Sexual assault remains a problem in higher ed. Among a random sample of New York undergrads, 22 percent reported experiencing at least one incident of sexual assault since entering college (PLoS ONE, 2017). Women and gender-nonconforming students reported at higher rates—28 percent and 38 percent, respectively—while 12.5 percent of college-aged males reported experiencing sexual assault. In a recent Student Health 101 poll, 63 percent of students said they were aware of sexual assaults happening among their peers.
So what can we do about it? Part of the problem is recognizing that most sexual assault doesn’t look how we might expect it to. The US Department of Justice defines sexual assault as “any type of sexual contact or behavior that occurs without the explicit consent of the recipient.” That can include:
- Forcing or coercing someone to have sex or do any sexual act
- Penetrating a person’s body with any object without their consent
- Unwanted sexual touching
- Unwanted sexual comments
- Anything that forces someone to join in unwanted sexual contact or attention
“Changing the culture around consent and communication is one of the best ways to prevent sexual assault,” says Evan Walker-Wells, a former communication and consent educator at Yale University and the cofounder of Scalawag, a magazine and website covering Southern politics and culture.
Cultural norms around sexual assault
Sexual assault among young adults is often associated with:
- Social norms that make it harder to speak up in defense of oneself or others (e.g., a double standard that judges people differently for sexual activity).
- A party culture that links alcohol with expectations of sex or hooking up.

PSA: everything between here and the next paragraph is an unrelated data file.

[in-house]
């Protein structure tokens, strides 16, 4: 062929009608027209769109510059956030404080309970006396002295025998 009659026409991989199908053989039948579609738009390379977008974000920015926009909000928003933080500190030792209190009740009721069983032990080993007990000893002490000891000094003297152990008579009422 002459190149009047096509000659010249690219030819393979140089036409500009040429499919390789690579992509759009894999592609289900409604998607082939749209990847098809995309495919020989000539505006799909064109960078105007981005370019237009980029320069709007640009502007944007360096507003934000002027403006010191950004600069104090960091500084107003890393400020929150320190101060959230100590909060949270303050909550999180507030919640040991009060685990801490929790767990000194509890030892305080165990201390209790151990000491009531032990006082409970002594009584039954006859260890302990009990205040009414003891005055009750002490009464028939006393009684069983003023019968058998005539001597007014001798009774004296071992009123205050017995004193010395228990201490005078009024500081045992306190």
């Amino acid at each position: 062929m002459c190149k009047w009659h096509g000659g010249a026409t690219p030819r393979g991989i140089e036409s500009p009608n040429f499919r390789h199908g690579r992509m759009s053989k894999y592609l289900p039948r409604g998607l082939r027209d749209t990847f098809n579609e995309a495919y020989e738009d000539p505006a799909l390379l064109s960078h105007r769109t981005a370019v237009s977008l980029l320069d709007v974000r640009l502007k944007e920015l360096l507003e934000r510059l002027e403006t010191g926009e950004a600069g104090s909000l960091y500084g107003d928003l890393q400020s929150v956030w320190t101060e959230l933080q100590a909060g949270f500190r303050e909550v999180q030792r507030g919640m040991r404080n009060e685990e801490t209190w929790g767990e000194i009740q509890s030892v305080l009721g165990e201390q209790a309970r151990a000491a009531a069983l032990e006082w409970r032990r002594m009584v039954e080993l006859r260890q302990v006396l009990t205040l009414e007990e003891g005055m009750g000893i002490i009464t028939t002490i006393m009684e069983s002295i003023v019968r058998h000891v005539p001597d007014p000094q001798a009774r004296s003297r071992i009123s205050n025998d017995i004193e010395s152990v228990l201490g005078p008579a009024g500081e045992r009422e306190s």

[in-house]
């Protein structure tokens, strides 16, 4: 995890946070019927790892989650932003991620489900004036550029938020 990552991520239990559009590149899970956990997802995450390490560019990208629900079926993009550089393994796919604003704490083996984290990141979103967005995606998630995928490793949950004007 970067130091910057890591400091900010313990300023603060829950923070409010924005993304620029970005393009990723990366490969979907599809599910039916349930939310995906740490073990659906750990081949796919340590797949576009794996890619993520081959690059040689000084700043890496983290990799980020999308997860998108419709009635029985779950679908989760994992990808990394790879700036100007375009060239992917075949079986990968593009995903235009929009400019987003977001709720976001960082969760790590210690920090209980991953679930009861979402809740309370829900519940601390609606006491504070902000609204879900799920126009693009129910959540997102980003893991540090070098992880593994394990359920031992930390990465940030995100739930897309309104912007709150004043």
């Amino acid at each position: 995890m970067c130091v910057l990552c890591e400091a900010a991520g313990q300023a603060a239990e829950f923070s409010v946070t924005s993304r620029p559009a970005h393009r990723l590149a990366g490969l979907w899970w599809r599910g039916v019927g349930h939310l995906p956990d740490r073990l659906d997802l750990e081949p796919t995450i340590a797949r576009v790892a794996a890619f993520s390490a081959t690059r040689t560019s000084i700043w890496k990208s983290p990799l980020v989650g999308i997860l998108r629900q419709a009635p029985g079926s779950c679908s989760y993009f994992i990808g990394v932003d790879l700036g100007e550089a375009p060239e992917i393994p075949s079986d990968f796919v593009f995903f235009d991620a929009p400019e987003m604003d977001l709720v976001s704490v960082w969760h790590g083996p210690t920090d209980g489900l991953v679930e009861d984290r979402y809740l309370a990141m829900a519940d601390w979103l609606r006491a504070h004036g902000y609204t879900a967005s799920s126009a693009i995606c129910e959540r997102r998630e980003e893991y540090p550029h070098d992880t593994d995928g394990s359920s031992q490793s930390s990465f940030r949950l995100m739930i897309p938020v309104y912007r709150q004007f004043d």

How do we change the culture? Start with self-empowerment
Self-empowerment means identifying and learning to honor our own needs and desires. Helping students become self-empowered can help them get the sandwich the way they ordered it, help their friends and partners have their back, help them speak up when something’s not working, and help them feel confident in walking away from things when they need to. A key to satisfying relationships and interactions is being aware of and honoring our own feelings—which also helps us appreciate and honor others’ feelings.
4 ways for school staff to support self-empowerment
1. Work with students to normalize conversations about sex and sexuality
Faculty and staff can model thoughtful decision making, provide space for reflection, and introduce new ideas and norms. You can encourage dialogue, help find guest speakers, and incorporate these conversations and concepts into the classroom.
2. Encourage student leaders who are building a more positive culture
Student leaders help facilitate the environments in which their peers hang out, flirt, and sometimes hook up. By providing students with relevant training and resources on things like bystander intervention, sexual culture, and self-empowerment, you can help create an environment that’s less conducive to sexual assault and more conducive to thoughtful choices.
3. Help spread positive and diverse narratives
College plays a vital role in shaping narratives that students see and hear. You’re well positioned to introduce positive examples of self-empowerment and mindful decision making (e.g., when instructors select reading material for class).
4. Model empowerment
Students learn from their professors and school staff. Find everyday situations in which you can model polite boundary setting, make non-coercive requests, and affirm other people’s decision to say “no.”
Keep in mind that there are times when sexual pressure escalates into assault. No matter how good a person is at setting boundaries, it’s not always possible to stop that. A victim is never at fault for someone else’s choice to assault. When students learn to trust their instincts, though, it can make it easier to spot red flags early on.GET HELP OR FIND OUT MORE
What You Really Really Want: The Smart Girl’s Shame-Free Guide to Sex and Safety, by Jaclyn Friedman
Seal Press, 2011
Diana Adams, JD, Esq., managing partner, Diana Adams Law & Mediation PLLC, New York City.
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